Friday, October 23, 2009

The muppets are real; Soupy Sales

The muppets are real. They said so on TV.

On Wednesday evening, the show “Dinner Impossible” on Food Network featured not only host chef Robert Irvine trying to cook dinner for over 200 people in eight hours, but Maria, Elmo and Cookie Monster from “Sesame Street.” At the beginning of the show, a disclaimer came up over a black screen. It read, “What you are about to see is real.” Well, among the things we saw were Elmo and Cookie Monster. If what we are about to see is real, then that means that Elmo and Cookie Monster are real. QED. For that matter, it also means that Sesame Street is real, and Maria is real (she didn’t go by Sonia Manzano, but by Maria! So Maria is real!) The alternative is that the disclaimer is lying to us, which would be pretty horrible, and would mean that the network could be sued. I suggest they come up with a new disclaimer. “Most of what you are about to see is real.” Or how about “The food is real, real good.” Or maybe the best of all, “You folks need a real life.”


MESSY SITUATION: When I heard the news this morning that Soupy Sales had sailed to a better place, I immediately thought of Fred Hembeck, the biggest Soupy fan I know. He’s already shared some of his thoughts on his “Fred Sez” posting for this morning. Check it out:

It wasn't necessarily Soupy's material that sparkled but the absolutely joyful--and infectious--manner in which he delivered it. THAT was his particular brand of genius. After all, if Soupy himself was having so much fun, how could we viewers help but not join in?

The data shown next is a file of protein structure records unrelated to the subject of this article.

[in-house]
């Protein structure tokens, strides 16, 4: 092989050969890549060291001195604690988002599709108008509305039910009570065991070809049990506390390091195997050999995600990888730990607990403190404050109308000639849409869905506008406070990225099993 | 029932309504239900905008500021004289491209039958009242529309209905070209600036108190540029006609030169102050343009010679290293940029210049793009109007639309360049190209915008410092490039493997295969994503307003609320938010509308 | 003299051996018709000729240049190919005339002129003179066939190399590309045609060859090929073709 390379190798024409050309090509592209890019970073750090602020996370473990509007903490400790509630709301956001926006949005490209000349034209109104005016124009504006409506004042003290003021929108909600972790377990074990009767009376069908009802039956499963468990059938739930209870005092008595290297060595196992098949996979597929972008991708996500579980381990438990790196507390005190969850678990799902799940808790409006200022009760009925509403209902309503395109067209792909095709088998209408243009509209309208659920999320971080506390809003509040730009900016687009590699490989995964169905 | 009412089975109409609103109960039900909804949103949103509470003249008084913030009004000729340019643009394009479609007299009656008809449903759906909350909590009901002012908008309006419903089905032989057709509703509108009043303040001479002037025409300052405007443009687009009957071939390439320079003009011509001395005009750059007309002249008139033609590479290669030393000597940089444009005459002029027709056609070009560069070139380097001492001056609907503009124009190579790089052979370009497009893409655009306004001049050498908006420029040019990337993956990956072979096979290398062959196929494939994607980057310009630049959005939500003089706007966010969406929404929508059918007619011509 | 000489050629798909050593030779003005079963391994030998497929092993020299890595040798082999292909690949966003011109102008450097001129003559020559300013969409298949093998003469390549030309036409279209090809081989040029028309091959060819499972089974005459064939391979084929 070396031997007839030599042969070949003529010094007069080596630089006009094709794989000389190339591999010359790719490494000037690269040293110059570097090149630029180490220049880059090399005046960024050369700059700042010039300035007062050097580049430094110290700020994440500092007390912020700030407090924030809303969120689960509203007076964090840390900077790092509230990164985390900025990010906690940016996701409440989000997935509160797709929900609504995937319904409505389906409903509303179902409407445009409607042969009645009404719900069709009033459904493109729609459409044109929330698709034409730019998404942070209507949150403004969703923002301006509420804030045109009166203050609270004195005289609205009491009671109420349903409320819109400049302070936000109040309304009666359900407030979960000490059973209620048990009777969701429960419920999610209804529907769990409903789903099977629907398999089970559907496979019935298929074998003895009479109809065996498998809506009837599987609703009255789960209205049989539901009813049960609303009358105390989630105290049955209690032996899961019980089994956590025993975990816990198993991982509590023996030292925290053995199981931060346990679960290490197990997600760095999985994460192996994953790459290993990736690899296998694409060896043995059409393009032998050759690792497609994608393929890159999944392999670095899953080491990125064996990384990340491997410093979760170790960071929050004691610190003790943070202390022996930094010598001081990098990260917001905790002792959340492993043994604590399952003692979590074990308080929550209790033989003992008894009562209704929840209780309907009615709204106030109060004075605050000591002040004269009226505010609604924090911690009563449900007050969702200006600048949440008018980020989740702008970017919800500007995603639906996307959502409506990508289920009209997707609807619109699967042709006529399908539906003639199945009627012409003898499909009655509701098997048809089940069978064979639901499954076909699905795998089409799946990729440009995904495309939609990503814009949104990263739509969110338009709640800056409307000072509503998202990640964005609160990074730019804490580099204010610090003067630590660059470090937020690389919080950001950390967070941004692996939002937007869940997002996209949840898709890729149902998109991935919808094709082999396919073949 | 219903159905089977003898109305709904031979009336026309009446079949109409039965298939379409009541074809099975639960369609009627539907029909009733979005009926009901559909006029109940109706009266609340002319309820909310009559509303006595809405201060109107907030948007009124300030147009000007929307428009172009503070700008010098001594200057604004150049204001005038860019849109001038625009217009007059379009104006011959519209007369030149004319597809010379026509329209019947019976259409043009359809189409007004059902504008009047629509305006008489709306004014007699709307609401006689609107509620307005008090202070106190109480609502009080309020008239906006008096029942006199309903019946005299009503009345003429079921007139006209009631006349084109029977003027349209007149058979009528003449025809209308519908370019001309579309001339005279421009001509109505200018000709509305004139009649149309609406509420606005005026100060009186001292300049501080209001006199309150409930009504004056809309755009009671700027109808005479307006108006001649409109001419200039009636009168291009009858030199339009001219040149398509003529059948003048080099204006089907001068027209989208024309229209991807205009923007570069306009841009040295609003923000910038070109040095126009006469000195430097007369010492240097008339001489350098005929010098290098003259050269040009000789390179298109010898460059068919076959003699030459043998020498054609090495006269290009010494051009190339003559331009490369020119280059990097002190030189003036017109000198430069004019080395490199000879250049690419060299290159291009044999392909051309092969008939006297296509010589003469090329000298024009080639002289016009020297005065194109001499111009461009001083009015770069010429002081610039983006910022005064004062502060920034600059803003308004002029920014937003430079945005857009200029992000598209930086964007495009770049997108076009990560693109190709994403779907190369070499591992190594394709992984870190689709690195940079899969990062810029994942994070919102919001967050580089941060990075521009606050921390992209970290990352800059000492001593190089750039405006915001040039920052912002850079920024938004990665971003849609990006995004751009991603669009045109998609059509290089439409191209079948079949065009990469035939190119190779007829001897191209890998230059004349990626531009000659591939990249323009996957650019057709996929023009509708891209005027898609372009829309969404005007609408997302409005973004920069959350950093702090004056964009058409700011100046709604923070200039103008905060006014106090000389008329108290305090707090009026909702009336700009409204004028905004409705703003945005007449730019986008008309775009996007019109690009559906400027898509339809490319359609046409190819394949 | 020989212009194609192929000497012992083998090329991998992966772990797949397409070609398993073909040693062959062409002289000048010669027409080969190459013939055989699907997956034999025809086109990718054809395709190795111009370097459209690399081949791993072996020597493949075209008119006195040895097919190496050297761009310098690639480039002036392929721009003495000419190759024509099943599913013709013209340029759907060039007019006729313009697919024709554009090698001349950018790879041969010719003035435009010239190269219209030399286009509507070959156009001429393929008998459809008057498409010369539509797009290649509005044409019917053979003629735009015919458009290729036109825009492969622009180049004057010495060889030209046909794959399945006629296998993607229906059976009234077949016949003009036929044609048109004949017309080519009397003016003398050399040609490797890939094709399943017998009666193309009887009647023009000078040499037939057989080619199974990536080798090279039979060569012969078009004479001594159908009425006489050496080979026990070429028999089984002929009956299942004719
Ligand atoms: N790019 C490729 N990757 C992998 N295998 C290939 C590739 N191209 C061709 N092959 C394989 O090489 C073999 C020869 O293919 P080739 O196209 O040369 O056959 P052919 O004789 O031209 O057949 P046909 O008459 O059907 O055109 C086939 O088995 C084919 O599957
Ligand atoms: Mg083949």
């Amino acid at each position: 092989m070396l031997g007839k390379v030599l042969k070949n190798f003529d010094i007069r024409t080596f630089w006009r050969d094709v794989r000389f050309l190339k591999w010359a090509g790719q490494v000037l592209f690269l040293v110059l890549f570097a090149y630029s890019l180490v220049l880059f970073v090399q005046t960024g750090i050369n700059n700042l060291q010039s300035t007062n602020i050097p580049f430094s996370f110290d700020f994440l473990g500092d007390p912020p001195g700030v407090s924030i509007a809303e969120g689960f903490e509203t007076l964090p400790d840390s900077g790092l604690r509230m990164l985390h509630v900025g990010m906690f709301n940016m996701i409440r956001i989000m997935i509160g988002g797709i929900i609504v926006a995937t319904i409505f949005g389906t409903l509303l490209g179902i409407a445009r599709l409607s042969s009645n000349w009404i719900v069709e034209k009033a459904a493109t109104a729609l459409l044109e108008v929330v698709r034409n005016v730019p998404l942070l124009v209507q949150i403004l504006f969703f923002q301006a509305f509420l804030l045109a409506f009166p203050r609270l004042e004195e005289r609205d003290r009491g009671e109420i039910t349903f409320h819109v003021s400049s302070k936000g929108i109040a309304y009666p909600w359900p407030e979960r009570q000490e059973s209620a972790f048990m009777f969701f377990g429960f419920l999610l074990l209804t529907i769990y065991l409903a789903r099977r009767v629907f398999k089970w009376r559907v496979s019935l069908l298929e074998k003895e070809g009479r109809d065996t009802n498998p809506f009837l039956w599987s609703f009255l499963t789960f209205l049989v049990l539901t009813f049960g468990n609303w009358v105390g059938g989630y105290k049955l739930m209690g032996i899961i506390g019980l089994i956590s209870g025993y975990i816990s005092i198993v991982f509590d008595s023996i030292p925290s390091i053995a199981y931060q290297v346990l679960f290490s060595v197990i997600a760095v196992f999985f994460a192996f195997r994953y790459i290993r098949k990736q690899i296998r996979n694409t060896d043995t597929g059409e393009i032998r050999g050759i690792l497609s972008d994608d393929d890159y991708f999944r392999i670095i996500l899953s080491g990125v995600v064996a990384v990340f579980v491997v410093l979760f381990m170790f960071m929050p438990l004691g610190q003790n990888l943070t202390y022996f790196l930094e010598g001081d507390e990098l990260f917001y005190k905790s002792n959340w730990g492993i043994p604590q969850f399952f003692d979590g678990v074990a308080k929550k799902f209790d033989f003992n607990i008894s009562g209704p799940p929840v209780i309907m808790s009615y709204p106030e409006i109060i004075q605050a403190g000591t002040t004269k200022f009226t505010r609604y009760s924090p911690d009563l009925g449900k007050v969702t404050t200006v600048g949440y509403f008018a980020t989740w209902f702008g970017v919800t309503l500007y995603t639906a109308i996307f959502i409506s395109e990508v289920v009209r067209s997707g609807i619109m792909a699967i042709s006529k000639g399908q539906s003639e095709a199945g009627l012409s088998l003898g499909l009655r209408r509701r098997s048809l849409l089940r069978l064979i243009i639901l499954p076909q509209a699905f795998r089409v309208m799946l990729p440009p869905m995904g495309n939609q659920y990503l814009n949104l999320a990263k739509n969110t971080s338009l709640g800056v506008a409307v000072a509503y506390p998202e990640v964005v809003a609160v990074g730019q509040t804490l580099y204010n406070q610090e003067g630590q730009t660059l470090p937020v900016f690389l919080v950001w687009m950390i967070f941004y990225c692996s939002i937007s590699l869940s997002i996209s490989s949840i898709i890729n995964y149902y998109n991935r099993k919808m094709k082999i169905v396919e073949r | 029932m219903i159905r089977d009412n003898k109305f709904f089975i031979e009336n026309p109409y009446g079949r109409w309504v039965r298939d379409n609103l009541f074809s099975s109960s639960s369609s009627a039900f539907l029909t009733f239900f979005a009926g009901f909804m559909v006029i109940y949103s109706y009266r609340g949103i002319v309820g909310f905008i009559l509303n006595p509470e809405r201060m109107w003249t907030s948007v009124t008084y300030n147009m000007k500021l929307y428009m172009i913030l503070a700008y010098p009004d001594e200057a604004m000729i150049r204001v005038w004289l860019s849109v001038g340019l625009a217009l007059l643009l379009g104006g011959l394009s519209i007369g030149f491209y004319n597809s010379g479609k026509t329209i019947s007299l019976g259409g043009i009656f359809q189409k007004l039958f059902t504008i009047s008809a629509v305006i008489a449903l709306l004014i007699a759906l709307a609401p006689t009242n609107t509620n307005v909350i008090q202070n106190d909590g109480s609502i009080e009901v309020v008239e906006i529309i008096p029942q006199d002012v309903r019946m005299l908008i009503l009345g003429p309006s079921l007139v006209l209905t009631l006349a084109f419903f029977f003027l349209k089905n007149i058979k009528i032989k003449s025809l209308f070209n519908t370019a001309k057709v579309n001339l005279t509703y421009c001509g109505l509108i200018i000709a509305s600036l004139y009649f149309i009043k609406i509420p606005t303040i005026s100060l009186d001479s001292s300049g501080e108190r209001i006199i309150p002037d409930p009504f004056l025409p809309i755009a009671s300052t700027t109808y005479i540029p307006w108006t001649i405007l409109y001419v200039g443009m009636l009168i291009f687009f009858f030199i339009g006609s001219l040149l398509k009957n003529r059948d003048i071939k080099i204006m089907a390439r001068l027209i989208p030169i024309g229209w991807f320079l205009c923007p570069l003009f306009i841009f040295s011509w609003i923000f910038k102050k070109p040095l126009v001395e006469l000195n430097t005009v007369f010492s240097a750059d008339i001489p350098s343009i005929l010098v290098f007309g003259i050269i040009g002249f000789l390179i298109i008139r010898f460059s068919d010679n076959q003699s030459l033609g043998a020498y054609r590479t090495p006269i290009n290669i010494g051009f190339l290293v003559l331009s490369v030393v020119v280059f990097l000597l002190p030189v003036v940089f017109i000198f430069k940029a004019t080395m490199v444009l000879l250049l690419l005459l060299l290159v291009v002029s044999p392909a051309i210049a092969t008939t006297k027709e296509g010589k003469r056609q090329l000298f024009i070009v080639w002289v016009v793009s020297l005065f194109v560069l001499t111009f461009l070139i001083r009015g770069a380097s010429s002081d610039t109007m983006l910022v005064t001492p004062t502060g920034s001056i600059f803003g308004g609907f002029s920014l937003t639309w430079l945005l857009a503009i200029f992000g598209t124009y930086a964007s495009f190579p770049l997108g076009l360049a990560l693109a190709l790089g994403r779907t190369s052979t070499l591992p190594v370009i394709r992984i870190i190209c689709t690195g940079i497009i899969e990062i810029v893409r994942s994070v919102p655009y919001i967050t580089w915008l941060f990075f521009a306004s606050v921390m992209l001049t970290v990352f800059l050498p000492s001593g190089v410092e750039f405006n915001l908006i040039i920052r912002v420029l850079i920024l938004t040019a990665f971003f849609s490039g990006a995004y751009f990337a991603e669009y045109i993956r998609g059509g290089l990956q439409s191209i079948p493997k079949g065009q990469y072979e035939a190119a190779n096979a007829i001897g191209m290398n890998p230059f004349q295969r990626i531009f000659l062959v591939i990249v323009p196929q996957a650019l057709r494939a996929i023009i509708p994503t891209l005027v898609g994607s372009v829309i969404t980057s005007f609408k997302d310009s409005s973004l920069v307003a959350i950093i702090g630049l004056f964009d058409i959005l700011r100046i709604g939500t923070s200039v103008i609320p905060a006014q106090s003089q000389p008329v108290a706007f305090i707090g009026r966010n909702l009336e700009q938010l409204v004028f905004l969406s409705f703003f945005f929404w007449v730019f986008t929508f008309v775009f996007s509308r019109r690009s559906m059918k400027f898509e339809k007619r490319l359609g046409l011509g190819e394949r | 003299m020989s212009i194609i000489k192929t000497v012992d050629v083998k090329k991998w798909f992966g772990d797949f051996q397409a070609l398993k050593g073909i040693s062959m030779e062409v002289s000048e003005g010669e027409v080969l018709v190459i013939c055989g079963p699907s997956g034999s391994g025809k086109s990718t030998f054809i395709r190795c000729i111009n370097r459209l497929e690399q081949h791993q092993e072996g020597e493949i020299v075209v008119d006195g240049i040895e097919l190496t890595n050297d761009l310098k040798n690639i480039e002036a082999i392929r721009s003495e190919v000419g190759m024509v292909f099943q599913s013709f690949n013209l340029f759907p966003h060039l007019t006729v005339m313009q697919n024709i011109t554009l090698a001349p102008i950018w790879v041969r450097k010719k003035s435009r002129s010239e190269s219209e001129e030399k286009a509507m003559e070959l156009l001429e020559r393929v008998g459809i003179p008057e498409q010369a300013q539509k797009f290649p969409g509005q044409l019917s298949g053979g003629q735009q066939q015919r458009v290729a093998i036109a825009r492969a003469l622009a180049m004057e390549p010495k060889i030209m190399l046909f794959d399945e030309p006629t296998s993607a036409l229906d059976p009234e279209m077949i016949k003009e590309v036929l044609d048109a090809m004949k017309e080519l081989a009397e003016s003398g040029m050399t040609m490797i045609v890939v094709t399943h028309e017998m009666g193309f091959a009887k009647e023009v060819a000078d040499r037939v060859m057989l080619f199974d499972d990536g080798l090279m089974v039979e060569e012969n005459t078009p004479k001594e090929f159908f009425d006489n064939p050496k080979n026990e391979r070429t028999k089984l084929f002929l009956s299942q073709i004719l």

You'll be sorely missed, funny guy.

Check out more in Fred’s blog in my links section.

Soupy was before my time, so I have more memories of folks like Fred Rogers. And here’s where things get a bit messy- messy as in pies in the face and slapstick.

In several interviews, Fred Rogers stated that one of the reasons he got into children’s television was that he hated the children’s television shows that were on the air. He (as far as I know) never named any of those shows, but he described them as having “pies in the face and slapstick.” Now from what clips I have seen from the Soupy Sales show, if I had to describe it in a few words. . .yep, pies in the face and slapstick. Fred Rogers believed that children’s shows could be - and should be - much more than that. So he created one of the greatest children’s shows of all time.

I think the problem is that Soupy’s show was more geared toward “entertainment” than children. It was passed off as "kids’ TV" not so much because it was for kids, but because it was silly and seen as "harmless". It’s understandable that someone seeing this would see a big void in kids’ TV and try to fill it with stuff that actually helped kids. Soupy Sales' goals were different from Fred Rogers' goals. Likewise, his show was different. I’m sure Soupy and company (and his viewers) had a lot of fun. But if we’ve learned anything from children’s TV in the past 40 years (hint hint), it is that children learn things from television, and any programming for kids needs to take that into consideration. Soupy was likely a great talent, but I fear that if he were around today, they’d have to put him at late night on “Cartoon Network,” as he would be performing material that we would recognize as being unfit for young kids. It would likely still be a fun show. But it wouldn't be the same.

COMING SOON: Someday her prince will come.